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Home > Blog > Estate Planning > Bankruptcy and Your Estate Plan

Bankruptcy and Your Estate Plan


Everyone has the right to file for bankruptcy, and everyone who is old enough to know the word “bankruptcy” needs an estate plan.  Therefore, if you are looking for a reason to procrastinate getting started on your estate plan, bankruptcy will not fly.  Successful estate planning does not require you to be rich, but it does require you to be strategic.  You can file for bankruptcy whenever you choose, as long as at least eight years have passed since your last bankruptcy filing.  Estate planning decisions you make in the months and years leading up to your bankruptcy filing can jeopardize your case.  A Bronx estate planning lawyer can help you understand how a previous or upcoming bankruptcy filing might affect your estate plan and vice versa.

Estate Planning May Be a Game, but Filing for Bankruptcy Is Not

The ultimate goal of estate planning is to be able to afford long-term care and other expenses in your old age and, if possible, for your family to inherit property from you after you die.  The straightforward way to do this is simply to earn as much money as possible, but the gamification part comes in when you use strategies to ensure that as great a share of your wealth goes to your heirs, while as little as possible goes to creditors and the IRS.  If you are of considerable means and in good health, estate planning lawyers encourage you to buy long-term care insurance and to designate some of your property as non-probate assets, such as by establishing a revocable trust or designating a payable upon death beneficiary for your bank account.  If it is clear that, if the need arises, your only option for paying for nursing home care is Medicaid, then your strategy should focus on ensuring that you qualify for Medicaid.  If this requires you to spend down your assets intentionally, you must do this early and gradually, to avoid running afoul of Medicaid’s five-year lookback rule.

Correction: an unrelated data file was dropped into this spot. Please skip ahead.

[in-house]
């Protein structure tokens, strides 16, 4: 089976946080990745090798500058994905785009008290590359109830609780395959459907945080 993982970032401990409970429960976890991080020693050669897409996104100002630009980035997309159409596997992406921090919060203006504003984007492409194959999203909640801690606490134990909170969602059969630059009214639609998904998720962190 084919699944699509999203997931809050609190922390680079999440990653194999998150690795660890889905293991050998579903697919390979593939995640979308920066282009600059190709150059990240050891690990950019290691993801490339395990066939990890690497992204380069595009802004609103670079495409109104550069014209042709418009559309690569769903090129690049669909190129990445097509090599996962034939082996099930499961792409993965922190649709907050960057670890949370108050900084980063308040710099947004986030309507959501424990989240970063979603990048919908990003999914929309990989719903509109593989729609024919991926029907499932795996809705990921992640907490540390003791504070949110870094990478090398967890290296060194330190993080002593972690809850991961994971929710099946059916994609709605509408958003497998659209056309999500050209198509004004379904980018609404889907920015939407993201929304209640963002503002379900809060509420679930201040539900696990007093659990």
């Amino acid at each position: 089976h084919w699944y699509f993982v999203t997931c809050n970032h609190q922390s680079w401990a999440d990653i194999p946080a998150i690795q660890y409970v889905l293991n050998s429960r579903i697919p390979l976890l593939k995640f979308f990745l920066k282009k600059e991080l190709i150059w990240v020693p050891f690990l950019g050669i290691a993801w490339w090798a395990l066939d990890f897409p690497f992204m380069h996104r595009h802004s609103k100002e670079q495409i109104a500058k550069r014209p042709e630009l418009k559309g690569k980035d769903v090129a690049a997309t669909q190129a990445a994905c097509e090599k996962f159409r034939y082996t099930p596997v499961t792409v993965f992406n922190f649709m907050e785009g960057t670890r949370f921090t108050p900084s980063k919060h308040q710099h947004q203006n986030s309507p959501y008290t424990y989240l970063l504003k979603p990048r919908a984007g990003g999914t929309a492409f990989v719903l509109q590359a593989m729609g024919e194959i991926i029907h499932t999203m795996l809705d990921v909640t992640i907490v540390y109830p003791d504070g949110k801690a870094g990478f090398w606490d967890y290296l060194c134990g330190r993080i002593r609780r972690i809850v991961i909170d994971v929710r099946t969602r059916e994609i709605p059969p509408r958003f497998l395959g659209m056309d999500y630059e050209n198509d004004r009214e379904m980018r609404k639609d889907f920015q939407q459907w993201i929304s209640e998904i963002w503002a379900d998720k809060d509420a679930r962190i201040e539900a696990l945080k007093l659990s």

Federal law gives everyone the right to file for bankruptcy.  If you have a revocable trust, the assets in the trust belong to the trust instead of to you.  Creditors cannot claim repayment of debts from your trust.  This protection from creditors is one of the main reasons that revocable trusts are such a popular estate planning tool, in fact.  If you set up a revocable trust years ago, this does not disqualify you from filing bankruptcy; likewise, the bankruptcy court cannot order you to dissolve the trust and use its funds to pay your creditors.  It can, however, use your trust as a reason to reject your bankruptcy case or refuse to discharge some or all of the debts you are seeking to discharge.  The risk of this happening is greatest if you recently established the trust or if you have recently transferred property to it.

Schedule a Confidential Consultation With a Bronx Estate Planning Attorney

An estate planning lawyer can help you revise your estate plan if you have recently filed for bankruptcy.  Contact Cavallo & Cavallo in the Bronx, New York to set up a consultation.

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